April threw the door open and lunged.

Ben was sitting on a big bag of potting soil. He squinted against the harsh shaft of light. “No fair,” he protested.

April’s teeth sunk into the flesh of his soft, exposed throat. She worked at the chewy bits of tendon while blood sluiced down her throat, spattering the pretty pink top she’d gotten at Kohls last night.

Ben’s body went into spasms. He gurgled, his arms flapping at April’s sides. She pulled away, wiping her mouth with the back of her hand.

While Ben struggled for breath, April pulled up her shirt, revealing two tiny mounds, no bigger than the rounded tops of cupcakes. Her chest was smeared with blood.

“I told you I have boobs now,” she said, giggling.

He slipped off the bag of soil with a wet plop.

“Ben’s it now!” April yelled.

Melody, Sean and Seth bounded into the yard, lured by her call.

“Oh man,” Sean said, pulling up short. Seth bumped into him. “Watch where you’re walking!”

“You’re in my way!” Seth blurted.

“Will you two stop it,” Melody barked.

Sean spun around, slapping Seth hard. As his friend tottered, he closed the gap between them, clamping down on his cheek and tearing his head back, spitting a chunk of flesh on the grass.

Seth covered the wound with his hand.

“You asstard!”

He dove headfirst into Sean, knocking the wind from him. They landed on the ground, a tangle of flailing limbs. Flecks of blood splattered everywhere like a sprinkler as they clawed the flesh from one another’s bones.

“Dog pile!” April screamed. She and Melody joined the melee. They were a dervish of gnashing teeth and scratching nails. Bones broke. Arteries ruptured. Seth ate Melody’s lower lip. April and Melody tore Sean’s stomach open, heads diving into his bowels like two dogs at a dish of fresh Alpo.

They felt something smash into their backs.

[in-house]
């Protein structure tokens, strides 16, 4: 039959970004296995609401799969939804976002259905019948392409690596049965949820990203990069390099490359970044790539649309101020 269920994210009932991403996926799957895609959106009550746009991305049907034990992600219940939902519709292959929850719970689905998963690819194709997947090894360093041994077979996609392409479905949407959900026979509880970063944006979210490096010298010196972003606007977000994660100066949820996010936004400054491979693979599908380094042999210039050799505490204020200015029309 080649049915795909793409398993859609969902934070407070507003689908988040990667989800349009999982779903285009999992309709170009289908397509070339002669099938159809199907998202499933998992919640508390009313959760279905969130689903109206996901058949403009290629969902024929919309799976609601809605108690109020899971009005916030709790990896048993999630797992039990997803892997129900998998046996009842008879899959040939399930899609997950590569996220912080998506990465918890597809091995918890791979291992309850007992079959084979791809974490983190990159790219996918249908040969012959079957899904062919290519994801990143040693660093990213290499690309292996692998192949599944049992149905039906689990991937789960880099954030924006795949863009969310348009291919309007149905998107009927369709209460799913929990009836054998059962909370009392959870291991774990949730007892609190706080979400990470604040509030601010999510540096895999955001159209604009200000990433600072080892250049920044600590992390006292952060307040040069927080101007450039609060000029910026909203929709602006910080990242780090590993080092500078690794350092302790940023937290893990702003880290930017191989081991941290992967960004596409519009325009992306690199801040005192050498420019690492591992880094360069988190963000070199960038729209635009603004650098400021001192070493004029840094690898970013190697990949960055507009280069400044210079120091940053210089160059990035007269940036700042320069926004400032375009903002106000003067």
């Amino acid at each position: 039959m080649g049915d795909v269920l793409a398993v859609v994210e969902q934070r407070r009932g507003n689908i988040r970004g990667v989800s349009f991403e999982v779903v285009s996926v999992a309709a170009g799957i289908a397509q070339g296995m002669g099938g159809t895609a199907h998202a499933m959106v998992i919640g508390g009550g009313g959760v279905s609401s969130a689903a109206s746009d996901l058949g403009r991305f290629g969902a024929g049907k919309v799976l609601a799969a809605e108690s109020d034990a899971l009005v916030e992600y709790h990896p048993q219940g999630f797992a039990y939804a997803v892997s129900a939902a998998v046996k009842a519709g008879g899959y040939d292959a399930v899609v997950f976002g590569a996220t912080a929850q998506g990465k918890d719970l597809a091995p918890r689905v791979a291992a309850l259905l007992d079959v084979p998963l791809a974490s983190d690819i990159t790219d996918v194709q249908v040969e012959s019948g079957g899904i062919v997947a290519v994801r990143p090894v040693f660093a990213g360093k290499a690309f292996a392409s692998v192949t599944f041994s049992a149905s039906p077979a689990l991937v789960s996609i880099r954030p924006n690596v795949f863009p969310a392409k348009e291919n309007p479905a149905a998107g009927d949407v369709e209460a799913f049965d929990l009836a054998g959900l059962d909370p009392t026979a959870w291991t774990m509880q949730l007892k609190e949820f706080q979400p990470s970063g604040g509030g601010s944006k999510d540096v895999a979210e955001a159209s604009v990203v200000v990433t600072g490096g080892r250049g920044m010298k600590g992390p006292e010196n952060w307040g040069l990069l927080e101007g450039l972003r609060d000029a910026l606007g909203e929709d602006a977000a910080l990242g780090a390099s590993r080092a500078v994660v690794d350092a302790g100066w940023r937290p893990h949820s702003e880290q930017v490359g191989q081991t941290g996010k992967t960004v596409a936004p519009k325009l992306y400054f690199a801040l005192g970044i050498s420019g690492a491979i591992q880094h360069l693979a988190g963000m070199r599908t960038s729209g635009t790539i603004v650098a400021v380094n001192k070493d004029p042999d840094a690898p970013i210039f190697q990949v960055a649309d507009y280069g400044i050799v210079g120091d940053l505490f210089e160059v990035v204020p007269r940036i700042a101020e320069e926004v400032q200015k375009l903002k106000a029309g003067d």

April yelped as Ben pulled a fistful of hair from her head. Bloody skin clung to the ragged ends.

“You’re it again!” he gurgled.

The children laughed, trailing Seth’s intestines all around the yard, wrapping it around the trunk of a cherry tree. Seth let out a series of wet guffaws, jaws snapping at their heels as they danced around him.

The Mowry’s verdant lawn soaked up the crimson manna until the sounds of urgent adult voices cut the revelry, urging the children home.

They slunk out of the yard, gathering the bits of themselves that had been scattered about.

“After dinner, you wanna come over and see my training bra?” April asked Melody, her tongue poking out of a hole in her cheek.

“Yeah,” Melody said, holding her lips in her hands. “See you later!”

“I’m sorry,” Ben said. April could see his windpipe working. “I shouldn’t have hit you in the boob.”

April rolled her remaining eye. “Whatever.”

~ Hunter Shea

© Copyright 2015 Hunter Shea. All Rights Reserved.

Damned Words 11

lantern

A Reason
Joseph A. Pinto

I found a reason to walk tween the folds of winter’s shawl, so hand in hand go we along Perdition’s Road. Shall we burn, we burn as one; shall we suffer, then know love cores the depths of our wounds. Lace your trembling fingers round my neck and your burdens I shall carry. I’ve no need to burn this lantern’s oils for our demons come well-known. Let them swirl in the dark, guttering til gone. Death is tenant of our path, yet tonight she’ll know no coin. My life I mortgage for yours; take flight now against my sky.


Nightfall
Nina D’Arcangela

Torn and bloodied, she huddles against the lantern’s pedestal fighting for a life already lost. Broken in spirit, broken in heart, she watches as they circle, awaiting night’s fall. Not taken on the last, she knows this eve she’ll not be so lucky. Day is already beginning to dim; the heavens darken. Having sought solace in the flicker of a dying flame, the whispers in her mind reassure no salvation will be granted. Darker than the deepening hue of the foreboding sky, they watch. The lantern struggles to glow, then gutters out. Her hope vanquished, they descend. The feast begins.


Monarch-Man
Thomas Brown

It had gone midnight when I crossed the park but he was quite visible by the street lamp. Stick limbs. Wild hair. The sickly-sweet scent of honey. He was filthy and beautiful.

Upturned, his pale face bathed in the orange glow. I saw his tight lips, his dusty skin. His eyes were like two orbs of polished stone. I saw myself in them a thousand times over, growing larger as I approached.